James May of Top Gear reckons early 90s cars were the best ever - they`d got all the reliability stuff sorted with fuel injection etc, handled and stopped well. Before they got encumbered with all the safety stuff and had to be built like tanks. Most common complaint of customers is poor visibility, without any question. Then you have to get all defensive and justify it on grounds of - `quote you are going to be in an accident madam and this car is going to keep you alive unquote. Not literally of course but that`s the way it has become. Not that we should or could wish to go back to the relatively flimsy cars of the past. And to be fair Honda is not alone - many other brands have their own `I can`t see out of this` cars and some of the current generation Hondas are better than 5 years ago. Its also worth keeping in mind that Hondas are proven to be the safest cars in their class....I know....boring....

Put a K20 in the Fit and in the CRZ and we would all of us shut up and stop complaining. There.....sorted.



owequitit
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Re: 700+ comments; it'd been a while [View News Item]    (Score: 1, Normal) 02-13-2012 15:43
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CarPhreakD wrote:
notyper wrote:
I think you're grossly rewriting history here, and you're wrong.

First of all, the DC2 Integra GS-R was the class of the entry level sports coupes. It dominated comparison tests of the day, was among the lowest cost cars in its class, had top of class fuel economy, and was outaccelerated only by the turbo DSM twins. It had a better interior and reliability than its competition as well. To this day, the DC2 is far more popular in racing circles then _any_ of its competition. And in reference to BMW, the GS-R crushed the 318ti that BMW released in that era to ostensibly play in that entry level market. Yes, the BMW had RWD chassis dynamics, but the GS-R outstuck, outbraked and vastly outaccelerated the BMW. And we haven't even gotten into the DC2 Type-R - a car so iconic it deserves to mentioned in the same breath as the S2000 and NSX as Honda greats, and maybe even before them.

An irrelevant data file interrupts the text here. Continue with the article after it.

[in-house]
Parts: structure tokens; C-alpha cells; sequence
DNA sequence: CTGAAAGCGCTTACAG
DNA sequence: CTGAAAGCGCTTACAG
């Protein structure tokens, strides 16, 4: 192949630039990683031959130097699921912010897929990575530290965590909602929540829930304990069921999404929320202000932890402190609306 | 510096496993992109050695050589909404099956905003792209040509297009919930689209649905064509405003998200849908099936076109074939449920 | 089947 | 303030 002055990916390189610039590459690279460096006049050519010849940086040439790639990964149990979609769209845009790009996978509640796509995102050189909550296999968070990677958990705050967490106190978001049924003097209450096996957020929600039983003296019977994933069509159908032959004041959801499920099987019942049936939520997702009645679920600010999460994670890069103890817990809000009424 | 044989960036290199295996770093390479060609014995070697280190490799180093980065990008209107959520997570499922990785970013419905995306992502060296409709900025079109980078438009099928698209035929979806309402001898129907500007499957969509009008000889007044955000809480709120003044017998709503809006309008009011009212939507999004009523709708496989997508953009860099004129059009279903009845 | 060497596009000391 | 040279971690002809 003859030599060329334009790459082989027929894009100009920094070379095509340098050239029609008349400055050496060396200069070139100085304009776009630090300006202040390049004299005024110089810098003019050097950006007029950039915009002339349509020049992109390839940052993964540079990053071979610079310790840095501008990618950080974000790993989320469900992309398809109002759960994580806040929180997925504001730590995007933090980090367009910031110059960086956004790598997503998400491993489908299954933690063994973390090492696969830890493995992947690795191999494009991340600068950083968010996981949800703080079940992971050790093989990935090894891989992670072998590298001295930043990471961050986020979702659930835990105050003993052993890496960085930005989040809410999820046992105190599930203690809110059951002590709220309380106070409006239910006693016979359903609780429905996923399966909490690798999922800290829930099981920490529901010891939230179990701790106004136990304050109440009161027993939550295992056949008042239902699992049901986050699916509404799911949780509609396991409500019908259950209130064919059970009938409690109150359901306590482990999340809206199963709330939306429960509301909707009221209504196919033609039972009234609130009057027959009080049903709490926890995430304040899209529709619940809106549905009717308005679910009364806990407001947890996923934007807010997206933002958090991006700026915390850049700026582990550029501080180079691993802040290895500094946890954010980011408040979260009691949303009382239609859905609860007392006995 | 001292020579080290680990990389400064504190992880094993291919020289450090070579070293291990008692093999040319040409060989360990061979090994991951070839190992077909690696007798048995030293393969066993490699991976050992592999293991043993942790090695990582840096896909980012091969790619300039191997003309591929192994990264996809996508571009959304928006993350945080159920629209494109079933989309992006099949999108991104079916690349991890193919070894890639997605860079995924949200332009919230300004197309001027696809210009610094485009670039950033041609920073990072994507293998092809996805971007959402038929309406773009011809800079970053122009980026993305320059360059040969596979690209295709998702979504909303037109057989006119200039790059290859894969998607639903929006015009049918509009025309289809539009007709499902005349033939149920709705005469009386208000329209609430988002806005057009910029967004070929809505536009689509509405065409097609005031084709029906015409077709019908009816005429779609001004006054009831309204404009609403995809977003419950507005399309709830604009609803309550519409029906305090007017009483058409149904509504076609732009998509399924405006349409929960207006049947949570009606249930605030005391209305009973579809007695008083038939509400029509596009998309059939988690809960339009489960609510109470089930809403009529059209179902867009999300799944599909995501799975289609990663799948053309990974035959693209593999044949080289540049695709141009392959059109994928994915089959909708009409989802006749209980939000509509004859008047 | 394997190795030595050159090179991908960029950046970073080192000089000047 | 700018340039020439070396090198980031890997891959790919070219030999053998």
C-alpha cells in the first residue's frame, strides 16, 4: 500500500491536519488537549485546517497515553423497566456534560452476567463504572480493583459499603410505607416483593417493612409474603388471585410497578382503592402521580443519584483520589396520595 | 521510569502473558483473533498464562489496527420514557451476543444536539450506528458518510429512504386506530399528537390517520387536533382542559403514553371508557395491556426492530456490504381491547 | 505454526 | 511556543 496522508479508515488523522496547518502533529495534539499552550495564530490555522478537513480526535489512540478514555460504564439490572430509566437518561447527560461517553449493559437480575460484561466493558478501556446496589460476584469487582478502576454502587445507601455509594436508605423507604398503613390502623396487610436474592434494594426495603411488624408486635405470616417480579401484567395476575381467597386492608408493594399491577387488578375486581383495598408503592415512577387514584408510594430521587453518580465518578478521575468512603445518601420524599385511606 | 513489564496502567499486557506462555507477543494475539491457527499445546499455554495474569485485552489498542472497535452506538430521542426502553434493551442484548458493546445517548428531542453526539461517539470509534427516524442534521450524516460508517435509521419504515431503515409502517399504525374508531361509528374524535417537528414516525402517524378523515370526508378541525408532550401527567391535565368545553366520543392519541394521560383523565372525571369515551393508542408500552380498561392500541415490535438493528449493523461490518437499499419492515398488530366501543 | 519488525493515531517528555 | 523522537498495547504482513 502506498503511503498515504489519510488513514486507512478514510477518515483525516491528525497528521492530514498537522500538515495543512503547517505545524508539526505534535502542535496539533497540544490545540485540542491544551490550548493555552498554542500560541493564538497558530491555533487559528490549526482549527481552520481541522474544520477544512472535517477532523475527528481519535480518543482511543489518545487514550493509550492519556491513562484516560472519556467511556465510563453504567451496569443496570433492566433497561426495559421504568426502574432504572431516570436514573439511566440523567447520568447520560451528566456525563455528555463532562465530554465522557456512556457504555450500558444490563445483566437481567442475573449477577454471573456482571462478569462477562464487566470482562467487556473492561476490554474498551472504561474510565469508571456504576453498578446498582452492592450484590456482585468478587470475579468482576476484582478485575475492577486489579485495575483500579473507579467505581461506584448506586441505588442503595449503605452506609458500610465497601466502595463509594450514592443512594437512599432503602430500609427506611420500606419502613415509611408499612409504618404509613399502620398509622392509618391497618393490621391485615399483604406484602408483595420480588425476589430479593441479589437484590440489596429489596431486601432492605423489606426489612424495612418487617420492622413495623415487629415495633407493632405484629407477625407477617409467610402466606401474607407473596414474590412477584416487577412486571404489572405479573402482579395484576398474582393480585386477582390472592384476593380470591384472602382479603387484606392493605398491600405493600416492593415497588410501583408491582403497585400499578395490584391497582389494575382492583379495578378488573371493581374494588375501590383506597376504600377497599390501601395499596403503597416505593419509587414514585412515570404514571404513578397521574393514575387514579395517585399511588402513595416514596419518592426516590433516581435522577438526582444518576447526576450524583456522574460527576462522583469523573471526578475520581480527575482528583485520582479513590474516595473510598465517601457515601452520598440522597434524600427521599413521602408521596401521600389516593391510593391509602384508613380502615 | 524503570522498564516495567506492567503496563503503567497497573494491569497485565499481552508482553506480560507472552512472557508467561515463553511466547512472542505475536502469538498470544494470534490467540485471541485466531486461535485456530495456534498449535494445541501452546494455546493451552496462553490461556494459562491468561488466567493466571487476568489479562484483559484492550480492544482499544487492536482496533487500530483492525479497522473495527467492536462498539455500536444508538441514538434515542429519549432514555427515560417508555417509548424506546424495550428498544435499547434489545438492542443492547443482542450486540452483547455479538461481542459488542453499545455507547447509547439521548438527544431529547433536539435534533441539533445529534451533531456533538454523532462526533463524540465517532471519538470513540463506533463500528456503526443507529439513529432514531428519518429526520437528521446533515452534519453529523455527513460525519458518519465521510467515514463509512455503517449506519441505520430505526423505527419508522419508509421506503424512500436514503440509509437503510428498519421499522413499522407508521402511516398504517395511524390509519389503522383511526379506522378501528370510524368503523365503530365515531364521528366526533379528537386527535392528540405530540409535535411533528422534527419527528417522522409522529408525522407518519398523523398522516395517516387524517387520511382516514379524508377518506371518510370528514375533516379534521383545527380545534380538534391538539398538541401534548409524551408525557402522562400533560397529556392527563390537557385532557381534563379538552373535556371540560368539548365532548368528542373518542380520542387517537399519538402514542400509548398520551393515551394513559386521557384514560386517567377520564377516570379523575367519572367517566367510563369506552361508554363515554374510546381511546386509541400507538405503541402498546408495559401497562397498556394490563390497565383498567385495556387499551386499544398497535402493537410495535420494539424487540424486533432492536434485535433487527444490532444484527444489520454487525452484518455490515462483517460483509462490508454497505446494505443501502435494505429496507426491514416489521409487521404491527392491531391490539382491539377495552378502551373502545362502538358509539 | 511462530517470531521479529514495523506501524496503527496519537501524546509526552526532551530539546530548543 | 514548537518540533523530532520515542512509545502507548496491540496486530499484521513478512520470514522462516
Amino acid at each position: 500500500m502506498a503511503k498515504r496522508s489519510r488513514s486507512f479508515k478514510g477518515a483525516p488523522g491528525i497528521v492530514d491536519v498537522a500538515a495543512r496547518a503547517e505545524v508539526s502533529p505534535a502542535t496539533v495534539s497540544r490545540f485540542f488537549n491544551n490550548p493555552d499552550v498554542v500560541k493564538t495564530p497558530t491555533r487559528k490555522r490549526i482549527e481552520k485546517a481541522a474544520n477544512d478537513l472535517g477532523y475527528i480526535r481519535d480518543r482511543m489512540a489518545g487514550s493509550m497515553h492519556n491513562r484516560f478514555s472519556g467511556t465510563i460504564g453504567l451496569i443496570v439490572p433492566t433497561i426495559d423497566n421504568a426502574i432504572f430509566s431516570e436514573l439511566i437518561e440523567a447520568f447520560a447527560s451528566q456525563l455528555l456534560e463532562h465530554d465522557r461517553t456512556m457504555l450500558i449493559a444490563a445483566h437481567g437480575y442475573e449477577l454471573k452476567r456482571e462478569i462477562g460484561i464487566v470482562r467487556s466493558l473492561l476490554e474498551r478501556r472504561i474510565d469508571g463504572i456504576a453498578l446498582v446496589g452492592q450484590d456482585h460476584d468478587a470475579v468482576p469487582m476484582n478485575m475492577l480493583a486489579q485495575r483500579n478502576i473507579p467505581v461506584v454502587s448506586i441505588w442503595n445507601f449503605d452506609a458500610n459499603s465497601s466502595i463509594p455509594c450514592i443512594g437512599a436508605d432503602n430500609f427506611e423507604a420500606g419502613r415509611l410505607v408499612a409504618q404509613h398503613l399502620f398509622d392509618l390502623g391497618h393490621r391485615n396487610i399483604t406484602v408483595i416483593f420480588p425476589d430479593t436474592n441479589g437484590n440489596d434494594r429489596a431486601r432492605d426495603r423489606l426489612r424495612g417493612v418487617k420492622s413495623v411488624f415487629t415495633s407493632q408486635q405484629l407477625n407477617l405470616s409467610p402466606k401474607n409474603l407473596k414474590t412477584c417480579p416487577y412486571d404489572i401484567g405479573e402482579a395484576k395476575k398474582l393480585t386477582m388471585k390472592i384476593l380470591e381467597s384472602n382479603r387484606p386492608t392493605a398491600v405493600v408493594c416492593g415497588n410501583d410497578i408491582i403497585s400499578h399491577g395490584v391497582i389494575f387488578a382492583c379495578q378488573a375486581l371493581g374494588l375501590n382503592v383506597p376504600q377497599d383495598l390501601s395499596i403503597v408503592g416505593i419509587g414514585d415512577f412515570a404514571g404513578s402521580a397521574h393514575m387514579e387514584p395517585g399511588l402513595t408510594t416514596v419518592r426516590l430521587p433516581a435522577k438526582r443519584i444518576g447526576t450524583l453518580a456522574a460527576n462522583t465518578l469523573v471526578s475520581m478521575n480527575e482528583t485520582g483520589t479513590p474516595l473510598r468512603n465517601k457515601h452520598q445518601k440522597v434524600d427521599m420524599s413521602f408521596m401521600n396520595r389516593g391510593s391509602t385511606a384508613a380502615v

You mention the EK Civic Si, but fail to note that it had near GS-R level performance for less than $18k in 1999 (when the GS-R price has climbed to well over $20k from it's original $19.5k price in 1994). What the hell could you buy for $17.5k in 1999. A V6 Mustang or Camaro? 33% more weight with 25% more power, poor fuel economy, live rear axles and build quality far below the Si.

Oh, and BTW, my 1991 Civic Si did 0-60 in 8.5 seconds with a slipping clutch when it was totally stock. This should be surprising since a modern Honda Fit is about as quick but weighs 400 lbs more with only 10 additional hp (and even the first gen Si did it just over 9 seconds according to C&D). And chassis-wise? Mmm, mmm good.